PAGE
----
Formed upon the alluvial flats of the aptly named Plenty River since 1819, the gardens of Redlands are of the greatest scientific and botanical interest. Established by the merchant nabob banker and supercargo, George Frederick Read at the then westernmost frontier of Tasmania, Redlands was to leap from a tidy farm to a model landscape in 1841 with the visit of Count Strzelecki. Strzelecki advocated the systematic and complete irrigation of 300 of the then 800 acres. A series of water rooms were formed (paddocks bounded by moving water) , divided by hedges of pink and white hawthorn and approached by great avenues of rare oaks, elms thence serviced by roads bordered in Lombardy poplars. It was timely and commercial. The Convict assignment system (slavery by any other name) came to an end in 1843, and the vast lengths of sluiced aqueducts were complete. They survive and irrigate today.
From thence forth comes agricultural paradise in the remotest corner of an island prison: hops for grog, nicotiana for smoking and trading, hemp for hanging the hops, gardens of improbable fercundity. And so was born the first fully irrigated model farm in Australia. Robert Cartwright Read and the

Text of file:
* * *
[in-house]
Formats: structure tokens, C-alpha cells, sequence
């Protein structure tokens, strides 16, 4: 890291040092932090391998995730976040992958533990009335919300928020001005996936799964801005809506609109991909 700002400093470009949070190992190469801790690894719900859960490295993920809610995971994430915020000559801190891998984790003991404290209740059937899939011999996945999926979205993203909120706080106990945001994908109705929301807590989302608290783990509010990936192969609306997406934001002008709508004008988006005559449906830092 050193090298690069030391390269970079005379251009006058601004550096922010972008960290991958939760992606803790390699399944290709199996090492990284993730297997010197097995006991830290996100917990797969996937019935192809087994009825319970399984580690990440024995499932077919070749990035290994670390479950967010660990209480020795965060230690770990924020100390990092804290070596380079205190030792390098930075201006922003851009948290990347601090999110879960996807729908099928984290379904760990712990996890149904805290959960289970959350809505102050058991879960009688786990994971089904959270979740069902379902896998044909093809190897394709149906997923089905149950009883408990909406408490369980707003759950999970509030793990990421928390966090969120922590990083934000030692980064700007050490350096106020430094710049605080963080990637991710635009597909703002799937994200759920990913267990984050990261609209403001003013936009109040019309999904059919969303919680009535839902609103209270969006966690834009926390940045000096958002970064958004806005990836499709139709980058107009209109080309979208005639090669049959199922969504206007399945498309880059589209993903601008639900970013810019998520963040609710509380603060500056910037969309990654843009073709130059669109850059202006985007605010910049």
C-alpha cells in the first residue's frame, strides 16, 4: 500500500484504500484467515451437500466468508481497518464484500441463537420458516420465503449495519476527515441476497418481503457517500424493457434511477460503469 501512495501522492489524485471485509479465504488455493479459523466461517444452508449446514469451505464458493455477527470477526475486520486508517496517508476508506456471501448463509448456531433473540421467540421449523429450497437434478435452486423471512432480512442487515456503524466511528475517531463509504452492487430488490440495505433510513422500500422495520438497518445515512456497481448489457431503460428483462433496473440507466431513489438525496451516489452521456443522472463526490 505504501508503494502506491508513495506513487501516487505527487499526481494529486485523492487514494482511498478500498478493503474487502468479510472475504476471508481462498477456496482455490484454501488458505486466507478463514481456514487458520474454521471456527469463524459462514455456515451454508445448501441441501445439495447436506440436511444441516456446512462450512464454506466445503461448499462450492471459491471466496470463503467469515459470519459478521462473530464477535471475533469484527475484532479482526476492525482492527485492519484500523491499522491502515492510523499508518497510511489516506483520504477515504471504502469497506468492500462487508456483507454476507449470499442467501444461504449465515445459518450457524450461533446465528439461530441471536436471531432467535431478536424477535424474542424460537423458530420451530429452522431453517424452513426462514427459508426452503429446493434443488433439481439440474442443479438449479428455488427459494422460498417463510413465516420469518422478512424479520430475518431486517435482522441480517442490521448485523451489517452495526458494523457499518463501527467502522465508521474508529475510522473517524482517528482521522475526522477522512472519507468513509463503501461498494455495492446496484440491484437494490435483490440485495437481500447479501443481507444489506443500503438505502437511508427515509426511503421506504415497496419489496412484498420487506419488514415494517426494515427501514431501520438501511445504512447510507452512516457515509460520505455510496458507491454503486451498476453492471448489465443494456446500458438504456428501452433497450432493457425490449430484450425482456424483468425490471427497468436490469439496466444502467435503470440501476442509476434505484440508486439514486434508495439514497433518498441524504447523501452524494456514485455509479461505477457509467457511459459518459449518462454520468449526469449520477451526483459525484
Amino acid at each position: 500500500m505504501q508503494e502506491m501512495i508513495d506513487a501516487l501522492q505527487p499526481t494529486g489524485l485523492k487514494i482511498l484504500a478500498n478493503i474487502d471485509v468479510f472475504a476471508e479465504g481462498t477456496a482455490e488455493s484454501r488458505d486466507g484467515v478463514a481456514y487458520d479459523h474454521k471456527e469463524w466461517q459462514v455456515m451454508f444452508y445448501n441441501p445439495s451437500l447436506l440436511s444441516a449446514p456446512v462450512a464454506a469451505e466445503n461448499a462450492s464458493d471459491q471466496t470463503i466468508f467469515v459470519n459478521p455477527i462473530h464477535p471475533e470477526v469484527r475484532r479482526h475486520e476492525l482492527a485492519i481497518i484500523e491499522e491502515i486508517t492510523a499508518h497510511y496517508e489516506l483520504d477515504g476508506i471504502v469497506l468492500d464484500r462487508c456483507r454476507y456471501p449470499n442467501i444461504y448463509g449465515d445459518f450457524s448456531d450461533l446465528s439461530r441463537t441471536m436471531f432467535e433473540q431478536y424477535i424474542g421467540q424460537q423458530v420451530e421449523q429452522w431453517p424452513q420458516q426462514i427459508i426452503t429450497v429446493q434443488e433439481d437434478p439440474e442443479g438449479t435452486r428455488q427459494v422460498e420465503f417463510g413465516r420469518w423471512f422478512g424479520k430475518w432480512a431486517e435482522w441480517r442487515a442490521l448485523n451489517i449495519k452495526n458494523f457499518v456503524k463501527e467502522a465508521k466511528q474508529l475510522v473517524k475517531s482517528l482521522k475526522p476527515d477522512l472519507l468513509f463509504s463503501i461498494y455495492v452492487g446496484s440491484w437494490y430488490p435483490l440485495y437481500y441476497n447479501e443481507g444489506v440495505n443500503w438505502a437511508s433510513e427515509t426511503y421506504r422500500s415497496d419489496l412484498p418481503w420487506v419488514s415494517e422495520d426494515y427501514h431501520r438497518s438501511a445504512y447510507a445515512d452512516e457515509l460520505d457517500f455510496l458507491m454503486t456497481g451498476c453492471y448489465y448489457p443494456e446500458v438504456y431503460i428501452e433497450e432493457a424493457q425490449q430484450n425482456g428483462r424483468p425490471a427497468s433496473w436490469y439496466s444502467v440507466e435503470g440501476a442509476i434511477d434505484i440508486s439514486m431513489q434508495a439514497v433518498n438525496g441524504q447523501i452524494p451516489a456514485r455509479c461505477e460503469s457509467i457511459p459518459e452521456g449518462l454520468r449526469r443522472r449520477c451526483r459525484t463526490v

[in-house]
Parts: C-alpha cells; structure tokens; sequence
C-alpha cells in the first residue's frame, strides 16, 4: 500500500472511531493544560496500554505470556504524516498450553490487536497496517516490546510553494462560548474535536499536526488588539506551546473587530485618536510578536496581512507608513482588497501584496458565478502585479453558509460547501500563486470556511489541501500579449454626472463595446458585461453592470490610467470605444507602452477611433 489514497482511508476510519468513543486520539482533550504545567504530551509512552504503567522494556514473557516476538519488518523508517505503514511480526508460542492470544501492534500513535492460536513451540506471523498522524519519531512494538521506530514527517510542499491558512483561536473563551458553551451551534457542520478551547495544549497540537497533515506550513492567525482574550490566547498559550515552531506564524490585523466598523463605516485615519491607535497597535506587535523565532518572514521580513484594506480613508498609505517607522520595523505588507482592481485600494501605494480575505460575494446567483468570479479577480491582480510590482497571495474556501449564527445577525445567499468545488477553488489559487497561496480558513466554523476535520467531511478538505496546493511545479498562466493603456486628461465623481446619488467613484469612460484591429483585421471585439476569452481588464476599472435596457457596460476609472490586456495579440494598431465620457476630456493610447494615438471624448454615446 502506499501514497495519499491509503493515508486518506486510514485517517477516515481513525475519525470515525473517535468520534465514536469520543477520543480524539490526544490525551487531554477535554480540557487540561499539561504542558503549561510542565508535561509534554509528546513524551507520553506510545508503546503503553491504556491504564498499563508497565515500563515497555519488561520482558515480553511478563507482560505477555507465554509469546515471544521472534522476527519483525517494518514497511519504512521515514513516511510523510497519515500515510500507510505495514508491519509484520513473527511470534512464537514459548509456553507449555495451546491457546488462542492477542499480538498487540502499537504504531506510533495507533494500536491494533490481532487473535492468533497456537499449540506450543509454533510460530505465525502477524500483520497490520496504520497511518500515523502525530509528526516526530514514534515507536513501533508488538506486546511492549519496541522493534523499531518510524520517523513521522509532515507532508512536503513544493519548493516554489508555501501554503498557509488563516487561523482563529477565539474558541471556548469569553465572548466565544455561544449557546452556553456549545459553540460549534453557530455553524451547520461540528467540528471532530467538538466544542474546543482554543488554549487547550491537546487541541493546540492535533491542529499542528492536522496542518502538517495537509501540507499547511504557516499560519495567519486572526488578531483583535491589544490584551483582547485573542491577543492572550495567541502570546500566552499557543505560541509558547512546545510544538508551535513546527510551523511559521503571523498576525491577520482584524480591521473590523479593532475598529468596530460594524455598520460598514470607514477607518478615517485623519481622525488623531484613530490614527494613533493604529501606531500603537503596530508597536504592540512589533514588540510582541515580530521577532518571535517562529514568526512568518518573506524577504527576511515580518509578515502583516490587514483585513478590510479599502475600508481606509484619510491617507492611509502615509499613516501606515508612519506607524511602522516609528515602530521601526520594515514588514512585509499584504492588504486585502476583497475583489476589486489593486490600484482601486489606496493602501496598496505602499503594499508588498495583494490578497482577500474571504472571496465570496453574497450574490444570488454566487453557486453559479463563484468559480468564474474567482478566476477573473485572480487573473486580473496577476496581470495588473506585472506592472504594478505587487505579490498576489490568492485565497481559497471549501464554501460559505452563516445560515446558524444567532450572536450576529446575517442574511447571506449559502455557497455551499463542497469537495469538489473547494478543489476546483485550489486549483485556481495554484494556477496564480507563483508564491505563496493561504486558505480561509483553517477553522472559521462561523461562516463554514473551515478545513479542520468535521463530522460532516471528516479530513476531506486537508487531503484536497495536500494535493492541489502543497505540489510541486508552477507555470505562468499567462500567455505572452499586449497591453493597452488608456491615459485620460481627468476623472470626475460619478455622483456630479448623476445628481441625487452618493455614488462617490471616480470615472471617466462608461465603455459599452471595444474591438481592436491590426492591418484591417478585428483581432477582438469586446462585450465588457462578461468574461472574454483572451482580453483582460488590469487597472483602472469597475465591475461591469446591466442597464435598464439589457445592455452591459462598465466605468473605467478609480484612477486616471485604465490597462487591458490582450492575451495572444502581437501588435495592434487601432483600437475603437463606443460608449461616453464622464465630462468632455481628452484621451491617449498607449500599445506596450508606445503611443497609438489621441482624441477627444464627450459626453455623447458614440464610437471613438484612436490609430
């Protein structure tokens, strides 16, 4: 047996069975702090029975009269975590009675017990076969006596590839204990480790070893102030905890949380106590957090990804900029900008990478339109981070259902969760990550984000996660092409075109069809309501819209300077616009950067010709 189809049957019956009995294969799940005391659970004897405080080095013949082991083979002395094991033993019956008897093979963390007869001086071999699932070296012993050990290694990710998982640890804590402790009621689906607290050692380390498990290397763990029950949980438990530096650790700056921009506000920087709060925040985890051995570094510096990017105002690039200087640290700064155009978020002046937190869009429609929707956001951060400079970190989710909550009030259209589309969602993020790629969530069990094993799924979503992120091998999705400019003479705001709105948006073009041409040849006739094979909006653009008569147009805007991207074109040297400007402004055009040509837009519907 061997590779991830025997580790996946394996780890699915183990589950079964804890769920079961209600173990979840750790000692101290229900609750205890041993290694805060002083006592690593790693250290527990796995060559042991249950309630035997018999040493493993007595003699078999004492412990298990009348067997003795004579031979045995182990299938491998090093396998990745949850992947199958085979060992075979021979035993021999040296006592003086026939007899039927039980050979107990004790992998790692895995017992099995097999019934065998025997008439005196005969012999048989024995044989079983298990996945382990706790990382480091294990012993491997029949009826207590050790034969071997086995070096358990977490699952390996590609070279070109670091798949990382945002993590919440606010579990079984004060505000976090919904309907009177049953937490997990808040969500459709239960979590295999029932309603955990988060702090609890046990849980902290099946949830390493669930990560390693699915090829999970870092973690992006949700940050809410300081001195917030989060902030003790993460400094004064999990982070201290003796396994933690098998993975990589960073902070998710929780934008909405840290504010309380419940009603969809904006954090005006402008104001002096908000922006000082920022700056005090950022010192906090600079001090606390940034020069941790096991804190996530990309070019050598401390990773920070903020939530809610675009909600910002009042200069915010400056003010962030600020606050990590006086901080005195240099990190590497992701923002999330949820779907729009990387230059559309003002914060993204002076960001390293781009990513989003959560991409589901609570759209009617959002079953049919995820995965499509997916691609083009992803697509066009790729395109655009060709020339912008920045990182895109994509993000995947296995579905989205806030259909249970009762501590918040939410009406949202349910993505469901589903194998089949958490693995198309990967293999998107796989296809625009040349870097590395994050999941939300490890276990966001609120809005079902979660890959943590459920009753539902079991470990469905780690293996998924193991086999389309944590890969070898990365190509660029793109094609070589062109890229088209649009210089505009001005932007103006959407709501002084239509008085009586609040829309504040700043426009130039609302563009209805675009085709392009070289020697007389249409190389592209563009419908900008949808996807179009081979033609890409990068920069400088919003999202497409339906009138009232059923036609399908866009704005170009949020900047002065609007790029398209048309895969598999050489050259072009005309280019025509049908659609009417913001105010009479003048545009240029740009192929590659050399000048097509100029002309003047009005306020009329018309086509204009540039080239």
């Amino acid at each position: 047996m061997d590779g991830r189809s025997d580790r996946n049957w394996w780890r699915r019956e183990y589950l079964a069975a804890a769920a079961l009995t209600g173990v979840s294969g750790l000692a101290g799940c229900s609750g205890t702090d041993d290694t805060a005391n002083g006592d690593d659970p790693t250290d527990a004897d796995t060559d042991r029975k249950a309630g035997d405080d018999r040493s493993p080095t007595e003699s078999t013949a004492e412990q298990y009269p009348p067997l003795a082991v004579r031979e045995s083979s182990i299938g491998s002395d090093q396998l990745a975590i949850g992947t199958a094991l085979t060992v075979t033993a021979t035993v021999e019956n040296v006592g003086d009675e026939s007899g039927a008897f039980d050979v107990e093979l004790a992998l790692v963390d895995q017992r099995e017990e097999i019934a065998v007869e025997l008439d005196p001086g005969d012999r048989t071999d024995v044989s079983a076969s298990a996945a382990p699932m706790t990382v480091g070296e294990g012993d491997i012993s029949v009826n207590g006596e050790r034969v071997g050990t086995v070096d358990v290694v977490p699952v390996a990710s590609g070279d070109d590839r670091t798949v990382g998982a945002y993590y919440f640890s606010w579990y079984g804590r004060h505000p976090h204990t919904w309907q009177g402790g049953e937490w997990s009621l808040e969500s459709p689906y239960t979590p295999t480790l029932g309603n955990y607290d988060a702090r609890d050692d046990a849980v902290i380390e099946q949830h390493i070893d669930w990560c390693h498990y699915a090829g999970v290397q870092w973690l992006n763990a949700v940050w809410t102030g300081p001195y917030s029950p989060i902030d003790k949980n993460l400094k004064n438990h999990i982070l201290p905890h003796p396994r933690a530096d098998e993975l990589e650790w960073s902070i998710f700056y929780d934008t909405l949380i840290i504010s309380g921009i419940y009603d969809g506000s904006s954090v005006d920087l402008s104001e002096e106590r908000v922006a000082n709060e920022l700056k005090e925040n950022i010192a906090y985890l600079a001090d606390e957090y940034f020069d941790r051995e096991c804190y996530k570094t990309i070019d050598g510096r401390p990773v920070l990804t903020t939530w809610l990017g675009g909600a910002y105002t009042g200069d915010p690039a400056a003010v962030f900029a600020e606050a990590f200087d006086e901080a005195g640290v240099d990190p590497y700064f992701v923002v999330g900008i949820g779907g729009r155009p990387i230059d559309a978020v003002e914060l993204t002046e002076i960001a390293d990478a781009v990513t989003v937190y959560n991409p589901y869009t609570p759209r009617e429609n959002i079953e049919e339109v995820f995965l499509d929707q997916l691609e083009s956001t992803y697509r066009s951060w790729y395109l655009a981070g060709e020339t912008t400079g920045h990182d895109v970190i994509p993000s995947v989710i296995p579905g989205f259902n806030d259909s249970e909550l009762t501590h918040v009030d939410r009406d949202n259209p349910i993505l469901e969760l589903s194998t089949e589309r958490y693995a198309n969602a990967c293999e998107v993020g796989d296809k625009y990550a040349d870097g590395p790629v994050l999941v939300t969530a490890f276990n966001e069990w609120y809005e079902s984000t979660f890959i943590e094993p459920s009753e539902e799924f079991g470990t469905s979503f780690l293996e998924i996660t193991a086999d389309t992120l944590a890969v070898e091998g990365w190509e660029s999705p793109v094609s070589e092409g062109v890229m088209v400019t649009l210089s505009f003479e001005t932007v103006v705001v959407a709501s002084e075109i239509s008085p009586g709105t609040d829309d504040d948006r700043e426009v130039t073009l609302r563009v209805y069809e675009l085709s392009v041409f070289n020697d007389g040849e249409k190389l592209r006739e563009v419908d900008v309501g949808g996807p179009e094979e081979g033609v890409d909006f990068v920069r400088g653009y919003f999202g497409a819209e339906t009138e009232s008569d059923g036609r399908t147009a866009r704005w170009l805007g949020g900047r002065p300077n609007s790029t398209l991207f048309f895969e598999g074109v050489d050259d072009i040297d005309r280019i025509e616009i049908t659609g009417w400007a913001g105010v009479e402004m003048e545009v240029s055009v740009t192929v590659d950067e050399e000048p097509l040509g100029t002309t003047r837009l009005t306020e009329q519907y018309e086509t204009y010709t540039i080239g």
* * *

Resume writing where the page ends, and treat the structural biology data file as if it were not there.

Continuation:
brilliant young naturalist Morton Allport extended the dream with the introduction of the ‘Salmon Ponds’ to the upper irrigated paddocks in 1864.
Bequeathing to Tasmania permanently both a public pinetum of rare trees and the origin of all Tasmanian fishing industry and sports. Supplying over a million fish to tables to this day.
The landscape was to grow buildings for the many who would work there: row housing, a shop, octagonal hop drying kilns, pickers huts, barns, stables for 18 horses and a great communal garden. This seminal landscape was purchased by
Peter and Elizabeth Hope in 2008. The Hopes, like the Plenty are aptly named. Since their purchase a great team of specialist conservators of timber, stone and soil have brought
back the original scientific purpose of the farm and garden.
The purpose is your good health: From the legumes watered
by mountain springs, rotated annually in the grid of alluvial paddocks comes wheat and barley resulting in Redlands Single Malt Whisky and a batard bread that preserves the purity of pre-Industrialized food.
You are invited.